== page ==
Senator Quarles had great success hunting, especially duck
hunting, on the Native American reservations in northern Wisconsin
and Minnesota. He discussed with the locals arranging a large hunt
for next year and invites President Roosevelt to join him.
Duck shooting; Hunting; Indian reservations; Wisconsin; Minnesota
Permit issued to Vice President Roosevelt for "visiting and hunting" on the Pine Ridge Indian Reservation. Signed by John R. Brennan, Indian Agent.
Hunting--U.S. states; Indian reservations; South Dakota--Pine Ridge Indian Reservation; Roosevelt, Theodore, 1858-1919
President Roosevelt has been discussing potential land leases at the Standing Rock Indian Reservation and is concerned that the leases will become "more than temporary expedients." Roosevelt's ultimate goal is to have Native Americans be "productive occupiers of their own lands."
Indians of North America; Indian reservations; Leases; United States--Standing Rock Indian Reservation; Garland, Hamlin, 1860-1940
Letter of introduction for John N. Simpson. Simpson has new thoughts regarding cattle leasing on the Comanche and Kiowa reservations.
Comanche Indians; Kiowa Indians; Indians of North America; Indian reservations; Etiquette; Cattle trade; Simpson, John Nicholas, 1845-1920
The reservation residents, represented by Thunder Hawk, did not want to provide a lease for part of their land to the railroad. They were forced to do this and then the leased land was marked off in Washington without their input. Agent Bingenheimer claims he was going to take their input but marking off the leased land was done by his superiors without consulting him.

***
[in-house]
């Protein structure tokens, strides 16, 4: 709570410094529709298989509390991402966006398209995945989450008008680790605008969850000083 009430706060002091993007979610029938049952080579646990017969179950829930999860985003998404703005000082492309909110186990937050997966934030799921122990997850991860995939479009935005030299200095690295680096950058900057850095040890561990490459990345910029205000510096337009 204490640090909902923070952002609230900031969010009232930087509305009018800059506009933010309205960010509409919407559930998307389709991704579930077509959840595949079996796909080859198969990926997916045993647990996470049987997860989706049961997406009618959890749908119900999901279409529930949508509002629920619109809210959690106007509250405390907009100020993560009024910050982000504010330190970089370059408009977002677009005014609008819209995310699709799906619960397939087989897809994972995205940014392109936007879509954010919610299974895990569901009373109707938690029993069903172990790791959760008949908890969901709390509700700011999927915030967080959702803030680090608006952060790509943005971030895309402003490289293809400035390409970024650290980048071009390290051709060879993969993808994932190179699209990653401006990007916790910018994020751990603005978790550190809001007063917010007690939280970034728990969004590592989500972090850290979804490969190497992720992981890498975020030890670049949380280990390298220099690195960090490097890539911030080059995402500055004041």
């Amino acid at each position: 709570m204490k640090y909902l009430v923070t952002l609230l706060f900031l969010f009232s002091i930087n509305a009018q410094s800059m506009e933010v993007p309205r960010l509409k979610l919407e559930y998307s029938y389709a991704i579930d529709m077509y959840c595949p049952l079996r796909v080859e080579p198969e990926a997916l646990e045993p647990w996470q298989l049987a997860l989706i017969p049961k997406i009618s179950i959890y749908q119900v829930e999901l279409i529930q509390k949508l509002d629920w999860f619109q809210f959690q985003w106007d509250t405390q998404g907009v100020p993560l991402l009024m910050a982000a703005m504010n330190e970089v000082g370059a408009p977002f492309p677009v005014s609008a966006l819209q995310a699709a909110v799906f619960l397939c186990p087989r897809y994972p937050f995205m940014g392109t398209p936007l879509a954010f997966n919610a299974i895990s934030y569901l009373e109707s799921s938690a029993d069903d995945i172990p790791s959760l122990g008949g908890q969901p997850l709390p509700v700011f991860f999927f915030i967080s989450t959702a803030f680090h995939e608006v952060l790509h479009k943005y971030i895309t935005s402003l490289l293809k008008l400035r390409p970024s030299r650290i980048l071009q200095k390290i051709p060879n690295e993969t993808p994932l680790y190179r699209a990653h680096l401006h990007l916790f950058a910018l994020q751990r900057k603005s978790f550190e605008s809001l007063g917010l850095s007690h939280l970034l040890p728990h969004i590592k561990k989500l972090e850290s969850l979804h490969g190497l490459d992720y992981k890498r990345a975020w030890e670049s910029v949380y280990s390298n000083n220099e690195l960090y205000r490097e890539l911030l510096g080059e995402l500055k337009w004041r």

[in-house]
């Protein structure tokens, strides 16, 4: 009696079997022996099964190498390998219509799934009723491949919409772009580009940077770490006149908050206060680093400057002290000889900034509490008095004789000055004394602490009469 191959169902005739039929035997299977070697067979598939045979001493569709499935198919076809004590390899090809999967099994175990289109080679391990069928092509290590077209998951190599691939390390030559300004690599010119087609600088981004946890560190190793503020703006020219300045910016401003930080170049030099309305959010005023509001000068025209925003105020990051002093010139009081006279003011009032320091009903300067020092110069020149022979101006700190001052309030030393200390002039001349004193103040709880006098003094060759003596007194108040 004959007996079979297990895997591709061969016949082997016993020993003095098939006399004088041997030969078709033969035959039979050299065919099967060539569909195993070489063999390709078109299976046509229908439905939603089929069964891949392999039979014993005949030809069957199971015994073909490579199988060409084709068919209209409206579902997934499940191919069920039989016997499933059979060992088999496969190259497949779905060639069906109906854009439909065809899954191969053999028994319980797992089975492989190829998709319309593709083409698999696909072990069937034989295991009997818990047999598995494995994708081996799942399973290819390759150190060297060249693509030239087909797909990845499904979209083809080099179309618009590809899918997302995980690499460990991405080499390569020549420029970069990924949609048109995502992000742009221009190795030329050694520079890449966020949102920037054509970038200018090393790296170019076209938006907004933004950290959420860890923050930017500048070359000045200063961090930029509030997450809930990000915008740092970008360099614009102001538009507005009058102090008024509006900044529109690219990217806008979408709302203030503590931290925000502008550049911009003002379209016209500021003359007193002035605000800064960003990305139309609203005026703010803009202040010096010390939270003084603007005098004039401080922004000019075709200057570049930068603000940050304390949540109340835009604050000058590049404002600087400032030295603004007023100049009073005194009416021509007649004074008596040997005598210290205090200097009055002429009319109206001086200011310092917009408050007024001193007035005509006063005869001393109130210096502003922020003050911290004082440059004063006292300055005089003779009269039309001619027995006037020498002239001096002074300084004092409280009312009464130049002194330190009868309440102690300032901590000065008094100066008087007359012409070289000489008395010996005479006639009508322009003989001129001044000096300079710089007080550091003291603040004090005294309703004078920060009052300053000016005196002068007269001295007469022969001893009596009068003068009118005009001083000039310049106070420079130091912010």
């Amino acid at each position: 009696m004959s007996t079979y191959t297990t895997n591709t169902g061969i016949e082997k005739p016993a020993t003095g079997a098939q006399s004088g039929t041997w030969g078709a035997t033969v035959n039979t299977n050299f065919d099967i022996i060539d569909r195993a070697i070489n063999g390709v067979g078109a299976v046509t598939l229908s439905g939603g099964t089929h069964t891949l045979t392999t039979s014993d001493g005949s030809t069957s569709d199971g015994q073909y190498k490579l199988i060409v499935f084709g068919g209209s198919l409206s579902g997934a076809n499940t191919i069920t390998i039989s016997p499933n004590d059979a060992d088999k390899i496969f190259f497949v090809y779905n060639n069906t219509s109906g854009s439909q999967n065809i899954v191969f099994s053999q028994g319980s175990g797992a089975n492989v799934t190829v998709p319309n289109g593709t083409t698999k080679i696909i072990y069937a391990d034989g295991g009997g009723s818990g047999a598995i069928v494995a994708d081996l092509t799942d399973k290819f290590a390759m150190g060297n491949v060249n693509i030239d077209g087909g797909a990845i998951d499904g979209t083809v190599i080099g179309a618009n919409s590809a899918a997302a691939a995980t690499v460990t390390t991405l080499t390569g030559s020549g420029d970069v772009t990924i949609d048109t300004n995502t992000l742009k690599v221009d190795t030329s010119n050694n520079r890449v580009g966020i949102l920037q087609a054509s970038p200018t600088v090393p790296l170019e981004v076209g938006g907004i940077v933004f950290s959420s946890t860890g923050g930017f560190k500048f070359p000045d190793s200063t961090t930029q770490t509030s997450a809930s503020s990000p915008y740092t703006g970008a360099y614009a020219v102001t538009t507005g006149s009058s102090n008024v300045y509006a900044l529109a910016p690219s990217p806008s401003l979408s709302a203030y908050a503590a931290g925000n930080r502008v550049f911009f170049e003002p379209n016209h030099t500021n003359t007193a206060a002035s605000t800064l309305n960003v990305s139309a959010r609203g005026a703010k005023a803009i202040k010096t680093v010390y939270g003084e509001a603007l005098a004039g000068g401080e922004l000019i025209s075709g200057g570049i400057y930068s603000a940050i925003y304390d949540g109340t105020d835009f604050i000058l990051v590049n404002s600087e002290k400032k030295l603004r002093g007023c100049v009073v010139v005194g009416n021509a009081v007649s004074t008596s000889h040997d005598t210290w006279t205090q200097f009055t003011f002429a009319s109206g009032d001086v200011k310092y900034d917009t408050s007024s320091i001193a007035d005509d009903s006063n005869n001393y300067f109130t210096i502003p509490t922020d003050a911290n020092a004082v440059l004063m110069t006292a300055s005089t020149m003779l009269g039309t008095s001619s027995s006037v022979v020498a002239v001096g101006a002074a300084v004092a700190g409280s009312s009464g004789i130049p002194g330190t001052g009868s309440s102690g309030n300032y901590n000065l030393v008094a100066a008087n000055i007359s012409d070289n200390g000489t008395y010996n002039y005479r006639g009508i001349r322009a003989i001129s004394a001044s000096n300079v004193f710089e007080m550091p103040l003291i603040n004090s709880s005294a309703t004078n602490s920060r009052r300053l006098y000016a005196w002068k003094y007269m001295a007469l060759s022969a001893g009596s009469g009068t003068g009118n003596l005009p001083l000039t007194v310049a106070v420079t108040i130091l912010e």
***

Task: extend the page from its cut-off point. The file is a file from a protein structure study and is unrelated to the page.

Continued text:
Indians of North America; Indian reservations; Leases; Railroads; South Dakota--Bullhead
President Roosevelt believes that the grazing land on reservations should be held in severalty but would like to have the severalty for groups rather than individuals.
Indians of North America; Indian reservations--Management; Grazing--Management; United States. Office of Indian Affairs
After conversations with Secretary Hitchcock and Hart Merriam, President Roosevelt is convinced that William Jones's position is correct regarding the land leases on Native American reservations.
Indians of North America; Indian reservations--Management; Hitchcock, Ethan Allen, 1835-1909; Merriam, C. Hart (Clinton Hart), 1855-1942; Jones, William Atkinson, 1849-1918
George Bird Grinnell initially declined Samuel Brosius's offer
to investigate the conditions at Standing Rock Indian Reservation
because traveling to the reservation is very inconvenient. However,
if Grinnell is appointed by President Roosevelt to investigate, he
will go out of a sense of duty. Grinnell suggests times when he can
meet with the president the following week.
Indian reservations; Indians of North America; United States--Standing Rock Indian Reservation; Brosius, Samuel M., 1851-1936
George Bird Grinnell will be traveling to the Standing Rock
Indian Reservation but wishes to meet with President Roosevelt
beforehand to ascertain his views and seek advice. Of special
concern to Grinnell is the date that the Walker and Lemon leases
were drawn up.
Indian reservations; Indians of North America--Land tenure; Indians of North America; United States--Standing Rock Indian Reservation
President Roosevelt has been informed that Luther Sage Kelly might accept a Native American agency and Roosevelt favors his appointment.
Local officials and employees--Selection and appointment; Indian reservations; Kelly, Luther S. (Luther Sage), 1849-1928
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